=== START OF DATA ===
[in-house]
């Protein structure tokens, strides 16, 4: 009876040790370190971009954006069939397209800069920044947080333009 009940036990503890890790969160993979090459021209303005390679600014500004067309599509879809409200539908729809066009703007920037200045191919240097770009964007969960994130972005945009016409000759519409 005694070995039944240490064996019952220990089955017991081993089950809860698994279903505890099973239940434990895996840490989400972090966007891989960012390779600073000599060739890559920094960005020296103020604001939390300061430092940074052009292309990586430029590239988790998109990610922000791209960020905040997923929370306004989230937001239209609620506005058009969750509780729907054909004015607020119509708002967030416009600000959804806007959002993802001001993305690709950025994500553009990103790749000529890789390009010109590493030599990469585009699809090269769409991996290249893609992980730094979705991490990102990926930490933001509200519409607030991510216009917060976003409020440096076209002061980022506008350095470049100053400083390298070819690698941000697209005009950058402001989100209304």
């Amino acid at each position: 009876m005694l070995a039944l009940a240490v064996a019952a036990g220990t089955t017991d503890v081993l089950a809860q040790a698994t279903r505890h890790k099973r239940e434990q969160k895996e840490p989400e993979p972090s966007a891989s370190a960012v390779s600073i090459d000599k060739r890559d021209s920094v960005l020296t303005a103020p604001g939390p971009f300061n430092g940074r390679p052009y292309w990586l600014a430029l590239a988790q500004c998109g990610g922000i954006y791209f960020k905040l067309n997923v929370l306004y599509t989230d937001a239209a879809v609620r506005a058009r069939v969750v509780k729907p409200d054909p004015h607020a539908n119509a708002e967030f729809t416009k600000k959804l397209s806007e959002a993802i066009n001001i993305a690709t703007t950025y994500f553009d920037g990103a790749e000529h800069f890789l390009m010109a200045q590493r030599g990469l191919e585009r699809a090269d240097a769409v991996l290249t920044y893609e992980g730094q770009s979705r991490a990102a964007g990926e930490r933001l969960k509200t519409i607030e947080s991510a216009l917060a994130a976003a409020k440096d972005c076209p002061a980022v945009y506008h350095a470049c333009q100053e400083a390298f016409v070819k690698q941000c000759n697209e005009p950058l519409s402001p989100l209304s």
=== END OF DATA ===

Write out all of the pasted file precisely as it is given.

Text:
[in-house]
């Protein structure tokens, strides 16, 4: 009876040790370190971009954006069939397209800069920044947080333009 009940036990503890890790969160993979090459021209303005390679600014500004067309599509879809409200539908729809066009703007920037200045191919240097770009964007969960994130972005945009016409000759519409 005694070995039944240490064996019952220990089955017991081993089950809860698994279903505890099973239940434990895996840490989400972090966007891989960012390779600073000599060739890559920094960005020296103020604001939390300061430092940074052009292309990586430029590239988790998109990610922000791209960020905040997923929370306004989230937001239209609620506005058009969750509780729907054909004015607020119509708002967030416009600000959804806007959002993802001001993305690709950025994500553009990103790749000529890789390009010109590493030599990469585009699809090269769409991996290249893609992980730094979705991490990102990926930490933001509200519409607030991510216009917060976003409020440096076209002061980022506008350095470049100053400083390298070819690698941000697209005009950058402001989100209304």
């Amino acid at each position: 009876m005694l070995a039944l009940a240490v064996a019952a036990g220990t089955t017991d503890v081993l089950a809860q040790a698994t279903r505890h890790k099973r239940e434990q969160k895996e840490p989400e993979p972090s966007a891989s370190a960012v390779s600073i090459d000599k060739r890559d021209s920094v960005l020296t303005a103020p604001g939390p971009f300061n430092g940074r390679p052009y292309w990586l600014a430029l590239a988790q500004c998109g990610g922000i954006y791209f960020k905040l067309n997923v929370l306004y599509t989230d937001a239209a879809v609620r506005a058009r069939v969750v509780k729907p409200d054909p004015h607020a539908n119509a708002e967030f729809t416009k600000k959804l397209s806007e959002a993802i066009n001001i993305a690709t703007t950025y994500f553009d920037g990103a790749e000529h800069f890789l390009m010109a200045q590493r030599g990469l191919e585009r699809a090269d240097a769409v991996l290249t920044y893609e992980g730094q770009s979705r991490a990102a964007g990926e930490r933001l969960k509200t519409i607030e947080s991510a216009l917060a994130a976003a409020k440096d972005c076209p002061a980022v945009y506008h350095a470049c333009q100053e400083a390298f016409v070819k690698q941000c000759n697209e005009p950058l519409s402001p989100l209304s």